Listening to and observing newly appointed Saskatchewan Roughriders Head Coach Corey Mace, Bill Forrest was transported back in time a mere 70 years.
In 1953, a 10-year-old Forrest attended his first Roughriders home game. Glenn Dobbs was then in his third and final season as the Green and White’s featured quarterback.
The Roughriders’ signal-caller of the day was so phenomenally popular that Regina had been dubbed Dobberville.
Mail that was simply addressed to “Dobberville, Saskatchewan” inevitably found its way to the desired location and recipient.
From the moment Dobbs arrived in Regina, on a wintry day in 1951, he was a magnet for the fans. His charisma, along with the team-record-shattering 28 touchdown passes he threw in 14 games during the 1951 season, was a winning formula as the Roughriders advanced to the Grey Cup for the first time since 1934.
Having experienced that era, Forrest sat down at Mosaic Stadium’s Harvard Studio 620 Lounge on Saturday and enjoyed Mace’s introductory meet-and-greet with season-ticket holders.
In Dobbs-like fashion, Mace elicited a standing ovation simply by entering the room. Then he wowed the crowd while being interviewed on-stage by the CFL team’s Director of Communications, Arielle Zerr.
That being done, Mace cordially chatted with fans while I had the good fortune of meeting Forrest.
So, Bill, how do you like the new coach?
“I think he’s smart, personable and community-minded … just a nice guy,” Forrest responded.
“But I hope he’s not too nice.”
Football is, after all, a physical sport — not that Mace, a former defensive lineman, requires any reminding.
“We’re going to love on each other and be as one,” Mace said when asked to outline his definition of an ideal team culture, “but we are going to go around and smack some people, too.”
Cue a rousing ovation.
“There are a few things that I believe are key recipes to winning football games,” Mace said during a 15-minute question-and-answer session.
“Being a smart team and a team that doesn’t take dumb penalties and stuff like that, that’s one thing.”
“We’ll take that,” Mace continued, acknowledging and appreciating the robust response.
“Above all, these guys are going to fly around. It’s going to be fast and it’s going to be physical.
“I tell our guys all the time: ‘You can be a (force) within the rules of the game.’ The extracurriculars, that’s not what we’re about. We’re going to dominate you within the rules of the game.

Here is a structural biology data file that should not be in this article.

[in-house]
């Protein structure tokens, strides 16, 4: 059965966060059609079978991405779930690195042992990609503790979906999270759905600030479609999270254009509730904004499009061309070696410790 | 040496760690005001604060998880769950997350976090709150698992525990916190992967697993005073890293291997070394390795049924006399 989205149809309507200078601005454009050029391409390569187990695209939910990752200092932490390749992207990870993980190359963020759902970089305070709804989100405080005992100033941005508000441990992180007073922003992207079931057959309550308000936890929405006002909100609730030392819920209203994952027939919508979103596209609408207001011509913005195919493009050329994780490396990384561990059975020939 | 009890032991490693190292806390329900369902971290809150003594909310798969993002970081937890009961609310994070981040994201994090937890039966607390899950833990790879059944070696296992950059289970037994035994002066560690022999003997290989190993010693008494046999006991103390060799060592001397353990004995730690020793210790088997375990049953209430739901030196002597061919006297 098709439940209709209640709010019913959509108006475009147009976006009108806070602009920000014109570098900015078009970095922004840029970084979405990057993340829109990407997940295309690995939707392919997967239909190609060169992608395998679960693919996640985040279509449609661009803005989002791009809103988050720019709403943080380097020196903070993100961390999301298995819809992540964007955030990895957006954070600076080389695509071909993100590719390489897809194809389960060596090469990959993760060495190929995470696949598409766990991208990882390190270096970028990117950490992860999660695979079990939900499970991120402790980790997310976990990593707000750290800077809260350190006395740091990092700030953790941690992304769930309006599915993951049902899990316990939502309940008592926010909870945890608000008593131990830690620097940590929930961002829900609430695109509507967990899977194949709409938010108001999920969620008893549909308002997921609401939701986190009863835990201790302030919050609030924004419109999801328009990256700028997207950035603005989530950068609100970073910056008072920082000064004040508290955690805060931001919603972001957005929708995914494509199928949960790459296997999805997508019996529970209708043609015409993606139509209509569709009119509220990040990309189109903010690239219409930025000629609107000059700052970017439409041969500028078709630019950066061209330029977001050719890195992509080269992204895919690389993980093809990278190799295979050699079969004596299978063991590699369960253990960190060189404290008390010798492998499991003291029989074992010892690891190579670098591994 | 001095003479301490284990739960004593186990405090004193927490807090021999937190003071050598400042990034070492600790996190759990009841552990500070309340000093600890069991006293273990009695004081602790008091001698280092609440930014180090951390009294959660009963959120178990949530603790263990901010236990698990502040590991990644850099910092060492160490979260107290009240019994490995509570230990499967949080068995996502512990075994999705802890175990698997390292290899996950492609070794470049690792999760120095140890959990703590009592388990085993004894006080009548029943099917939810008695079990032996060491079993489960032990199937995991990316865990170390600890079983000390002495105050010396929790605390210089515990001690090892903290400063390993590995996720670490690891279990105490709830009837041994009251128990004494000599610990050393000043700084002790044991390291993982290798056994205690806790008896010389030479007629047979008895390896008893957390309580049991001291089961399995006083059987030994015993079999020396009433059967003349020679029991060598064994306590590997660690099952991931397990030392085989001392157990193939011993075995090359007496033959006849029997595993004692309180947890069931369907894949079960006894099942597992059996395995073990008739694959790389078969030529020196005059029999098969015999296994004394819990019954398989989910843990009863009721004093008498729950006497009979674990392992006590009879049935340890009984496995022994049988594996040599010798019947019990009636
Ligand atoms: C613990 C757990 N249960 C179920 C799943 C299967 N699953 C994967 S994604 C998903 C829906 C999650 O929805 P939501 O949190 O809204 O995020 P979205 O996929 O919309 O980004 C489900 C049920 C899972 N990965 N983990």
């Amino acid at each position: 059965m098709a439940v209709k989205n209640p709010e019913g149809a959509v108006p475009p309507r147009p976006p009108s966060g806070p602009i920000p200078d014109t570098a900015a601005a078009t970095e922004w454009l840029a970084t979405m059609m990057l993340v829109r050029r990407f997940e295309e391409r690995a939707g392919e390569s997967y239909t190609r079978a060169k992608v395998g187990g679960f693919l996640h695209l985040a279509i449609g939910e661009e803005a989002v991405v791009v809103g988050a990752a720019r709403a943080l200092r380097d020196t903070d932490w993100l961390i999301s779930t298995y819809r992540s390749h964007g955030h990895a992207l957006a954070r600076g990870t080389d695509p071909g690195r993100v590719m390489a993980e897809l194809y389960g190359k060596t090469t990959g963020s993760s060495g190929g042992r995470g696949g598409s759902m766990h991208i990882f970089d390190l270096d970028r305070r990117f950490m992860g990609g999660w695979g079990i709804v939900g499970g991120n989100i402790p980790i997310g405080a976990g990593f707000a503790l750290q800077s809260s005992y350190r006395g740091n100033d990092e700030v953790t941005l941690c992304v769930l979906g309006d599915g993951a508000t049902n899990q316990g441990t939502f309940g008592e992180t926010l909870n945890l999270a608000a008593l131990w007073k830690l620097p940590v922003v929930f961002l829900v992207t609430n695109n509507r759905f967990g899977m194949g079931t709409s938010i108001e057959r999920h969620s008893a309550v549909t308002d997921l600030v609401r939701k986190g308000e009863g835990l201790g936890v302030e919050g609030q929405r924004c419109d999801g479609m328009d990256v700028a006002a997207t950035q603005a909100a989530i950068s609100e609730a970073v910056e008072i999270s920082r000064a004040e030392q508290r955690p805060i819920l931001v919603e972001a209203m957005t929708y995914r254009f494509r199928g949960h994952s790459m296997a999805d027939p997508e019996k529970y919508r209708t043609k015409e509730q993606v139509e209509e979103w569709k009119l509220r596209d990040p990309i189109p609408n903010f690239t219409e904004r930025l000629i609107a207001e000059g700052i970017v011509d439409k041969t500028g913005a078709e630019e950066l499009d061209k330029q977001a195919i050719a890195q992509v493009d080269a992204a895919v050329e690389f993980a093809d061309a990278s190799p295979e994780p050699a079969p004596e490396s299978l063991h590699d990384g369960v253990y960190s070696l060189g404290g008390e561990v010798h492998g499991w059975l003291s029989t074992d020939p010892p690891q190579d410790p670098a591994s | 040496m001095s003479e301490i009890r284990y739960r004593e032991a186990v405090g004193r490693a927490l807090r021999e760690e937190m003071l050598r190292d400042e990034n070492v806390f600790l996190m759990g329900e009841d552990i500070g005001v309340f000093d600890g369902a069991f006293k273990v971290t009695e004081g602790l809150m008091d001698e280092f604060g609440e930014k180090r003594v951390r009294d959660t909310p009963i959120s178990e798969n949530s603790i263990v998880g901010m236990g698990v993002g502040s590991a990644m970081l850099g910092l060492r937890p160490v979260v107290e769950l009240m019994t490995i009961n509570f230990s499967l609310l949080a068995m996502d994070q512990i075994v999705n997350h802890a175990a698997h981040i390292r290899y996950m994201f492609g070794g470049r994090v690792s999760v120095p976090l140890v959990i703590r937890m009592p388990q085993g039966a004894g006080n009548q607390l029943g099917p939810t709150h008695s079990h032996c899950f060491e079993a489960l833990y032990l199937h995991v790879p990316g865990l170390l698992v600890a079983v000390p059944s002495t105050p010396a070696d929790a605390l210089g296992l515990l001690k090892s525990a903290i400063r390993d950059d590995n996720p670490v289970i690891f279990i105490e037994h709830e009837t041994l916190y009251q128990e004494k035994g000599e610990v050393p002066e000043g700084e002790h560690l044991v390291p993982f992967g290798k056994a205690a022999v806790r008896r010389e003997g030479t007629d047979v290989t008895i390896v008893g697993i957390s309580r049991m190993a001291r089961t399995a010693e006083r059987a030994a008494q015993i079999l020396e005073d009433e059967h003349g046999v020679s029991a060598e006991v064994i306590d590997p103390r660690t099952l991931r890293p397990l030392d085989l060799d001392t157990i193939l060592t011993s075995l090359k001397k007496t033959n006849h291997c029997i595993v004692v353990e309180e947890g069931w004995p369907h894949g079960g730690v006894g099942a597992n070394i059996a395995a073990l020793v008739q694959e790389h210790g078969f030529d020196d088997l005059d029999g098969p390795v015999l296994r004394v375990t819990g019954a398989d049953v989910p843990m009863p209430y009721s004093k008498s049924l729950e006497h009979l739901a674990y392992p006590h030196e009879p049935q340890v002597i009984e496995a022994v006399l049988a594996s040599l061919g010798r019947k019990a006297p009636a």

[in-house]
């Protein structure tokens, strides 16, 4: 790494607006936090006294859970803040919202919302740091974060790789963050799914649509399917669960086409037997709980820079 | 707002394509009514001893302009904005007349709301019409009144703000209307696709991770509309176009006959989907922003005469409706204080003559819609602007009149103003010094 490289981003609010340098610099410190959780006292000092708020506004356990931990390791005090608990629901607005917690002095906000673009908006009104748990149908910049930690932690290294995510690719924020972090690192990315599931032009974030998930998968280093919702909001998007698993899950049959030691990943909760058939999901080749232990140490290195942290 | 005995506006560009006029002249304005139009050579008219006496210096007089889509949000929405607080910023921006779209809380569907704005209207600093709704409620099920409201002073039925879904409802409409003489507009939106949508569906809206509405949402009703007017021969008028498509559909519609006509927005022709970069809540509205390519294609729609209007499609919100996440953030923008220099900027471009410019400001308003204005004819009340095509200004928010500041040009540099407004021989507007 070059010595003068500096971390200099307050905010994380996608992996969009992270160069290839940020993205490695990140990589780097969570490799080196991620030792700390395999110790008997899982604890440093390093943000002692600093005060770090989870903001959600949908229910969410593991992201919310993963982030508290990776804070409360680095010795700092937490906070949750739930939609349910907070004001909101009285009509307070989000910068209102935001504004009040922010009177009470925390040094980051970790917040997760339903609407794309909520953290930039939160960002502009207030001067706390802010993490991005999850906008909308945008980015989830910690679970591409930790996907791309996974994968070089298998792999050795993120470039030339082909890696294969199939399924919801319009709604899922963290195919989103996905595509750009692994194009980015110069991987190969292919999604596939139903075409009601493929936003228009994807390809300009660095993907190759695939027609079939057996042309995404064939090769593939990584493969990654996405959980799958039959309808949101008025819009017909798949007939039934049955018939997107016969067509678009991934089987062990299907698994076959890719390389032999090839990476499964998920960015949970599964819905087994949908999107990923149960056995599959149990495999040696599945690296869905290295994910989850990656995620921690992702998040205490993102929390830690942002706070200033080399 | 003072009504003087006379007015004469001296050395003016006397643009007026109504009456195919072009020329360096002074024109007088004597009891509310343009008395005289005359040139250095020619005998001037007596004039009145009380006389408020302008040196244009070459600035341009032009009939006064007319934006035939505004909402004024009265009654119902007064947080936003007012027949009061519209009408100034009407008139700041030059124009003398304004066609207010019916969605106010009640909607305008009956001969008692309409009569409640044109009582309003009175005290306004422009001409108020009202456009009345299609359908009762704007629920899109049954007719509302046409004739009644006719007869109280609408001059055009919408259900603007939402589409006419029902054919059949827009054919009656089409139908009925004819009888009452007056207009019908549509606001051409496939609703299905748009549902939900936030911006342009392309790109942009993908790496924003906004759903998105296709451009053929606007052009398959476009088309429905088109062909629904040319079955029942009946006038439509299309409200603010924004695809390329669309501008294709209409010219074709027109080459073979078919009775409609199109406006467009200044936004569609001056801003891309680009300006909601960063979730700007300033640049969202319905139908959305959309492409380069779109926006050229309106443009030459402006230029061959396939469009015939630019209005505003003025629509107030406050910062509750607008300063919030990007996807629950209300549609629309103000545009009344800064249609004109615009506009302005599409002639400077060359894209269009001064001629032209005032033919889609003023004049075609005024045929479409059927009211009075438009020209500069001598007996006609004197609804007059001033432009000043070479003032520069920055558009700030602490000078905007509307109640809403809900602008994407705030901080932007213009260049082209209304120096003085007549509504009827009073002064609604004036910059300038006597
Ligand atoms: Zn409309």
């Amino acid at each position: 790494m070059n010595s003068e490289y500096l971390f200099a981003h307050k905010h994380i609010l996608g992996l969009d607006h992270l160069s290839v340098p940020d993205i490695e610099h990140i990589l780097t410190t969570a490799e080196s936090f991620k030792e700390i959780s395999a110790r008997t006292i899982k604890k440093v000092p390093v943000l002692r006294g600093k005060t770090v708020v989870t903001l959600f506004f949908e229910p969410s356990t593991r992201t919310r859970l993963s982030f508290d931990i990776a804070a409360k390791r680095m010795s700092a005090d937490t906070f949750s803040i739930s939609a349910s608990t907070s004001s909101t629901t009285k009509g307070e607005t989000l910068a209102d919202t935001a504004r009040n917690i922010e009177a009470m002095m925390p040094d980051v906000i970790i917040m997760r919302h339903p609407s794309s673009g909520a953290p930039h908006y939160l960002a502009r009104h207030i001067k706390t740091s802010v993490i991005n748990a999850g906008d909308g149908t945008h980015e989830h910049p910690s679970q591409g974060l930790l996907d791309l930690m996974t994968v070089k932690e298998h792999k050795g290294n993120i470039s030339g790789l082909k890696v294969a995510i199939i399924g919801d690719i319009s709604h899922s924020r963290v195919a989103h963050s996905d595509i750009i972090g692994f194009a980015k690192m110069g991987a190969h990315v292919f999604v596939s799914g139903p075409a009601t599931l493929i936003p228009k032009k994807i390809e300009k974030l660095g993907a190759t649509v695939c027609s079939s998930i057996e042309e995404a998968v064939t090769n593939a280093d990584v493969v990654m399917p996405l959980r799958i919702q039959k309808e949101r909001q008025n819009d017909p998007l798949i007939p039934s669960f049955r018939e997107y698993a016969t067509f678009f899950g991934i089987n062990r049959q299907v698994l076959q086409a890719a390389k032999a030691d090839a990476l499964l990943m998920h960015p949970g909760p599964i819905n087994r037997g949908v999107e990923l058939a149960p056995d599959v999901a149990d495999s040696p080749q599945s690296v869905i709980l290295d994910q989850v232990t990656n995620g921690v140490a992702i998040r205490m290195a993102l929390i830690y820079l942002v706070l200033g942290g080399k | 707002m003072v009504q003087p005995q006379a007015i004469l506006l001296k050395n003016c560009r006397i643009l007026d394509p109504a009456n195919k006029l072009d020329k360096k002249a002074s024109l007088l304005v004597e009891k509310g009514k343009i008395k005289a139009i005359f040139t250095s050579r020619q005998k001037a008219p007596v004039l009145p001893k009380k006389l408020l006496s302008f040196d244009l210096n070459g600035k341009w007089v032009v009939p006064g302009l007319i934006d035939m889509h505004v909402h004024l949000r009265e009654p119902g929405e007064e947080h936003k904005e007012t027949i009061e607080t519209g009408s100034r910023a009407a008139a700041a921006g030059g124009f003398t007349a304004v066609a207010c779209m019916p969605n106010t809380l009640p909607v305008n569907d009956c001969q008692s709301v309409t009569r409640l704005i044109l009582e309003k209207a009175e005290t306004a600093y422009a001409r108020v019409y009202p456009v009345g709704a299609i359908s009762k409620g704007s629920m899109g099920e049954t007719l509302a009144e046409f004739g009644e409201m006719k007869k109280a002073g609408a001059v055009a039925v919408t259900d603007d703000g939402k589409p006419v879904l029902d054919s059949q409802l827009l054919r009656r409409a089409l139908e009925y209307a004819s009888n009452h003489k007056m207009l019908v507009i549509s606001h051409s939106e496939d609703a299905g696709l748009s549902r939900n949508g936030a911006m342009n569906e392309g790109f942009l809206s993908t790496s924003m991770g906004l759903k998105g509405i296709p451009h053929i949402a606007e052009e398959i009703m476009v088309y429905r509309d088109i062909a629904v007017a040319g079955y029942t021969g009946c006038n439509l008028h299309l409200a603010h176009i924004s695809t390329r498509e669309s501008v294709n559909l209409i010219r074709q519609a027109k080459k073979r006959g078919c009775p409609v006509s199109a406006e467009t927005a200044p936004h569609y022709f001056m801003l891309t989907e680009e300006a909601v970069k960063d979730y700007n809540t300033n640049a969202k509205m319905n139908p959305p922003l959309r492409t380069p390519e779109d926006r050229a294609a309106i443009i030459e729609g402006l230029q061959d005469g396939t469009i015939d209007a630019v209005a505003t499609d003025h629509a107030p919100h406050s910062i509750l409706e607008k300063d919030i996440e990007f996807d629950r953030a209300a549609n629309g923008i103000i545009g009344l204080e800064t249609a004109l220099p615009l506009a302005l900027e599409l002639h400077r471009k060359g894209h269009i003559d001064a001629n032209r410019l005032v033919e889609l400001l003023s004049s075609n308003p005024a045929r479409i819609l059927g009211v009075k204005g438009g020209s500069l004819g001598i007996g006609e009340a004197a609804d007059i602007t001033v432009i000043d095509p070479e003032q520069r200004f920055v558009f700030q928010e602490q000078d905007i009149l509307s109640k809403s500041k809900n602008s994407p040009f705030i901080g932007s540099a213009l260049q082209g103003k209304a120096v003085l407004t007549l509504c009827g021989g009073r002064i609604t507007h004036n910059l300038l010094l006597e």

“So we’re going to be fast and physical, and this is going to be a tight-knit group. Everything I believe and that I’ve heard — and that I’m pretty sure I know you guys to be — that’s what this football team is going to be.
“They’re going to be a family. They’re going to work hard. It doesn’t matter what the temperature is. If anything, it’s going to put them head and shoulders above anybody else in the league.
“That’s what you guys can expect — a team that really represents what the community is.”
Another linchpin of Mace’s coaching philosophy is to empower the players to be the best representations of themselves.
“Nobody, including everybody in this room, has low expectations on themselves,” Mace said. “But it’s a lot easier to just say something and set goals for yourself. It’s another thing to put the work in.
“Holding guys accountable to what they want to be, it really pushes each other. It makes each other compete to be the best version of themselves.
“And if they do that, it’s actually very selfless for the greater good of the team. So everybody’s going to be the best at their job to make sure that this team is the best it can be for itself.
“That’s going to be the culture. It’s always going to end with relationships for me.”
Forrest’s relationship with the Roughriders dates back to the days when he attended Connaught School in Regina and got his first up-close-and-personal glimpse of the superstar quarterback.
“Glenn Dobbs used to drive his kids to school every morning,” Forrest recalled, “and there would always be all sorts of people around him.”
As Forrest shared that recollection, Mace was the modern-day version of Dobbs, interacting with all the fans who lined up for an introduction or a chat.
“Corey Mace has that sort of charisma,” Forrest observed. “He brings that into the fold.
“Now, respect isn’t something that you get automatically. It’s something that is earned.
“This is a good start.”
So good, in fact, that Forrest renewed his season ticket on Thursday.
At that point, the hiring of Mace had not yet been made official. Hearing earlier in the week that Mace (who spent the past two seasons as the Toronto Argonauts’ Defensive Co-ordinator) and Buck Pierce (the Winnipeg Blue Bombers’ Offensive Co-ordinator) were the finalists in the head-coaching search was enough to compel Forrest to pay his latest visit to the Roughriders’ ticket office.
“I heard it would be one of those two guys and I thought, ‘Those are good guys,’ ” said Forrest, 80. “You’ve got to say, ‘We’ve got a good one here.’ It’s going to come.
“I like what he said about (quarterback) Trevor Harris, too. He’s a good person … and I hope the people around him are the same.”
Intuition and experience tell a dedicated, diehard fan that the answer will be in the affirmative.
“Seventy years,” he concluded, “gives you a little perspective.”